The experimental Smart Tissue Autonomous Robot (STAR) recently sewed a piglet's gut together using a computer program and camera-based guidance, overseen by a team of doctors and computer scientists from the Children's National Health System in Washington DC and Johns Hopkins University. The procedure took 50 minutes, as opposed to 8 minutes when performed by a surgeon, but (unfortunately for doctors) resulted in more evenly spaced sutures and less leakage from the gut. And with iterative improvements, it's likely that the time difference can be shrunk. Meanwhile, FDA-approved robotic surgery on humans is making strides as well, though it requires a surgeon to operate the mechanical arm. The potential treatment paradigm, highlighted by The Economist this month, raises questions about whether patients will trust robots with their lives, and who is liable if something goes wrong.
Called IQcast, the feature tells users whether they have a low, medium or high chance of dropping below the target blood glucose range within the next one to four hours. These individual-specific predictions are generated by analyzing data collected through Sugar.IQ app and the Guardian Connect device. The Sugar.IQ app is currently available in the App Store for free download. The FDA-cleared app uses IBM Watson Health's AI and analytics tools to help users see how their glucose levels change during the day, and includes a smart food logging system, motivational insights, a glycemic assistant, a data tracker and a glycemic insights feature. Hypoglycemia -- defined by the American Diabetes Association as a blood glucose level lower than 70 mg/dL -- can lead to symptoms ranging from lightheadedness and lethargy to vision impairment and seizures.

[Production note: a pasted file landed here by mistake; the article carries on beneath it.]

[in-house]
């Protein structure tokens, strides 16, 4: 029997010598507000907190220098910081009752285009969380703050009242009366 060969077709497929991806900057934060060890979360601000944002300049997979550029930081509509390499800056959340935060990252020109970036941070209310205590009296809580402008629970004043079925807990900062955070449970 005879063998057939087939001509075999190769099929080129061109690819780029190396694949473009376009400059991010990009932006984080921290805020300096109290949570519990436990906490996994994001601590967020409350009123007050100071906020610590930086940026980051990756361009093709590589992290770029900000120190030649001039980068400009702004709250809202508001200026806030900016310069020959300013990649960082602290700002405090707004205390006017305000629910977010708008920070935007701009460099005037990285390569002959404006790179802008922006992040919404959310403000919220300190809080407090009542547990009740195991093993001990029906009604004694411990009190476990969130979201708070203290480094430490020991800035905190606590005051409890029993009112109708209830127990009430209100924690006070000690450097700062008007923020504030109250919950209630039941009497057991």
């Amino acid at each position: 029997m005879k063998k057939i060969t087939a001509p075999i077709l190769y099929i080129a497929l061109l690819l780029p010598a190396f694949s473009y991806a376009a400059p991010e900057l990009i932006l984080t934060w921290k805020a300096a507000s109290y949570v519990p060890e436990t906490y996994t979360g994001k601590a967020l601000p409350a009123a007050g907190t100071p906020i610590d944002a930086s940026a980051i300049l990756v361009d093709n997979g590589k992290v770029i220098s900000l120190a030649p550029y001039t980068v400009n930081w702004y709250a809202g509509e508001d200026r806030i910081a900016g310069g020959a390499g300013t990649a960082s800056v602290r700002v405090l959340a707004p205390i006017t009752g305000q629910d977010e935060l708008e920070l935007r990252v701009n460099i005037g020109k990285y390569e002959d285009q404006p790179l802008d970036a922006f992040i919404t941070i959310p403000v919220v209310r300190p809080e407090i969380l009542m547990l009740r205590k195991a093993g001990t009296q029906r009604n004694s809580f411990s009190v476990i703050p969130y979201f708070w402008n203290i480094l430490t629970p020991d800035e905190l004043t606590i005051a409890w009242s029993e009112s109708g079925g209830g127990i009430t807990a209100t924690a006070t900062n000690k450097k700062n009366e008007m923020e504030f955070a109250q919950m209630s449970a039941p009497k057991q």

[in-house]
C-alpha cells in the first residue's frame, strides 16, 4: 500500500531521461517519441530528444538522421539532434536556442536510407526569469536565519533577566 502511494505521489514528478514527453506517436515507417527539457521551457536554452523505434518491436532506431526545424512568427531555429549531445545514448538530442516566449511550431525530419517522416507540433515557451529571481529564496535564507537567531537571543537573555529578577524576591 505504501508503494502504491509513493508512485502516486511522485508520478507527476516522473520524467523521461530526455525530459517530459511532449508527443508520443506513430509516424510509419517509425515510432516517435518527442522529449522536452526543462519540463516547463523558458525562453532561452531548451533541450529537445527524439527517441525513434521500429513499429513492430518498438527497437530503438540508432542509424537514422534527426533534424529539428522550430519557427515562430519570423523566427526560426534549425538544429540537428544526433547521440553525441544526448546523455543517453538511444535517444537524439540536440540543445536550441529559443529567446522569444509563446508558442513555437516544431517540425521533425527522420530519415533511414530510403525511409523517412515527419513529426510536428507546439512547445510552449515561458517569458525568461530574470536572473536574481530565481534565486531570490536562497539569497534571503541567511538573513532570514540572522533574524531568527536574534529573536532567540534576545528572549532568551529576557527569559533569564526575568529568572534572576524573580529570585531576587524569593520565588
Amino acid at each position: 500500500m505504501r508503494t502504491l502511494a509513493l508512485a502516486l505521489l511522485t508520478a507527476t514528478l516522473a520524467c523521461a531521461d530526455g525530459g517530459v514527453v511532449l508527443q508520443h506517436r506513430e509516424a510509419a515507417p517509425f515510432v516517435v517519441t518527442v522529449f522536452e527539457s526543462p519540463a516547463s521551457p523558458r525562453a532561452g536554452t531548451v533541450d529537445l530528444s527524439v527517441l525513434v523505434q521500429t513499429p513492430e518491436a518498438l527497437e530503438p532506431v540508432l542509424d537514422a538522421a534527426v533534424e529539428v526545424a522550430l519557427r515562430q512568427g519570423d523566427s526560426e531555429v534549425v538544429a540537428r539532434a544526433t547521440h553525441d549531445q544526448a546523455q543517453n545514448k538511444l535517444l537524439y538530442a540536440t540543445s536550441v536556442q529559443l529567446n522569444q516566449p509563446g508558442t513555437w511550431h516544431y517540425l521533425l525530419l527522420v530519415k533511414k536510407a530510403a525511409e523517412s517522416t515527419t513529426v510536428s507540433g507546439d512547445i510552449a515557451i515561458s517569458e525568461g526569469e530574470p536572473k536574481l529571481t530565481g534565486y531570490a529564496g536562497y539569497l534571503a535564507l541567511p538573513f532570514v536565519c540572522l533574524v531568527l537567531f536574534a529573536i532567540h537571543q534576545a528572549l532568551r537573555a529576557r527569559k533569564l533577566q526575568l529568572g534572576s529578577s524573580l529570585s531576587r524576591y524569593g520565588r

FDA Commissioner Scott Gottlieb is making the most of his final week at the agency. In the month that has passed since Gottlieb rattled the medical device industry with news of his impending resignation, the commissioner has issued 18 public statements pertaining to nearly all corners of the agency's realm, from food, tobacco, and cosmetics to drugs and devices. Friday is Gottlieb's last day on the job. On Tuesday, Gottlieb said the agency will consider a new regulatory framework for reviewing medical devices that use advanced artificial intelligence algorithms. AI has been making headlines in medtech for a while now, and this is certainly not the first time FDA has turned its attention to how AI-based medical devices should be regulated.
The first FDA-approved AI system for diagnosing eye diseases caused by diabetes is completely autonomous, and doesn't require a doctor to interpret the results. Several corporations including Google and DeepMind have been working on building algorithms for diabetic retinography, a leading cause of blindness amongst adults. The first biz to release a device approved by the US Food and Drug Administration (FDA) earlier this year in April, however, is less well-known. IDx LLC, an AI diagnostics company based in Iowa, developed the tool known as IDx-DR. The details about the system were published in a paper in Nature Digital Medicine on Tuesday.
Great White North is on the top of that list. Because of its powerful academic research labs, Toronto has supplied a lot of talent in the field but has been experiencing a brain drain. As an effort to retain talent and make Toronto a global supplier of AI capability, the University of Toronto gathered a team of globally renowned researchers and founded the Vector Institute. The independent, non-profit AI research institution has created a lot of buzz and attracted a great deal of funding to its ongoing projects. With a combination of research and commercial goals, according to The Toronto Star, It will be backed by more than $150 million in public and corporate funding.